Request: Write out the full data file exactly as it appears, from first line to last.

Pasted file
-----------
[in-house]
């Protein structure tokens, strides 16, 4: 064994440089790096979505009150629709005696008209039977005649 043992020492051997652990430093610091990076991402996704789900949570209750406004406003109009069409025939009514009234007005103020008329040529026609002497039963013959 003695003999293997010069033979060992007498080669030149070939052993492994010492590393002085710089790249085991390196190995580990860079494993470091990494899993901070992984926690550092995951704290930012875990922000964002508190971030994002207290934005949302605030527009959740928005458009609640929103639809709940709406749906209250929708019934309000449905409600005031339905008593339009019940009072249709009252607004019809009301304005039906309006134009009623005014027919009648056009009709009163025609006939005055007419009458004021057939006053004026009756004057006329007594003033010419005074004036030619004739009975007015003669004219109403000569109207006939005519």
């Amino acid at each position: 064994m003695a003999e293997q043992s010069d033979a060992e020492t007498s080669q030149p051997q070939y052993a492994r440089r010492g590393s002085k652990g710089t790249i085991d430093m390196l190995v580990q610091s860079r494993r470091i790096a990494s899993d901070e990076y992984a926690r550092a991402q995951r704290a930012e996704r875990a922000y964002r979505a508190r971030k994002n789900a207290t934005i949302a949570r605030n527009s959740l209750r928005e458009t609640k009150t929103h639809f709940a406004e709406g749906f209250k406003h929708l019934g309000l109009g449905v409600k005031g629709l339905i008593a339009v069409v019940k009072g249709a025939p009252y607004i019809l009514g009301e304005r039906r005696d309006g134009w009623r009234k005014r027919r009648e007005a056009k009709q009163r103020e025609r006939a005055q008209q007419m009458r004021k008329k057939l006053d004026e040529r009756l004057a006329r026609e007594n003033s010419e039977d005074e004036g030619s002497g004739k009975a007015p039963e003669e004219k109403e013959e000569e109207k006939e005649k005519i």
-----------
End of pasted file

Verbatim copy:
[in-house]
């Protein structure tokens, strides 16, 4: 064994440089790096979505009150629709005696008209039977005649 043992020492051997652990430093610091990076991402996704789900949570209750406004406003109009069409025939009514009234007005103020008329040529026609002497039963013959 003695003999293997010069033979060992007498080669030149070939052993492994010492590393002085710089790249085991390196190995580990860079494993470091990494899993901070992984926690550092995951704290930012875990922000964002508190971030994002207290934005949302605030527009959740928005458009609640929103639809709940709406749906209250929708019934309000449905409600005031339905008593339009019940009072249709009252607004019809009301304005039906309006134009009623005014027919009648056009009709009163025609006939005055007419009458004021057939006053004026009756004057006329007594003033010419005074004036030619004739009975007015003669004219109403000569109207006939005519």
């Amino acid at each position: 064994m003695a003999e293997q043992s010069d033979a060992e020492t007498s080669q030149p051997q070939y052993a492994r440089r010492g590393s002085k652990g710089t790249i085991d430093m390196l190995v580990q610091s860079r494993r470091i790096a990494s899993d901070e990076y992984a926690r550092a991402q995951r704290a930012e996704r875990a922000y964002r979505a508190r971030k994002n789900a207290t934005i949302a949570r605030n527009s959740l209750r928005e458009t609640k009150t929103h639809f709940a406004e709406g749906f209250k406003h929708l019934g309000l109009g449905v409600k005031g629709l339905i008593a339009v069409v019940k009072g249709a025939p009252y607004i019809l009514g009301e304005r039906r005696d309006g134009w009623r009234k005014r027919r009648e007005a056009k009709q009163r103020e025609r006939a005055q008209q007419m009458r004021k008329k057939l006053d004026e040529r009756l004057a006329r026609e007594n003033s010419e039977d005074e004036g030619s002497g004739k009975a007015p039963e003669e004219k109403e013959e000569e109207k006939e005649k005519i």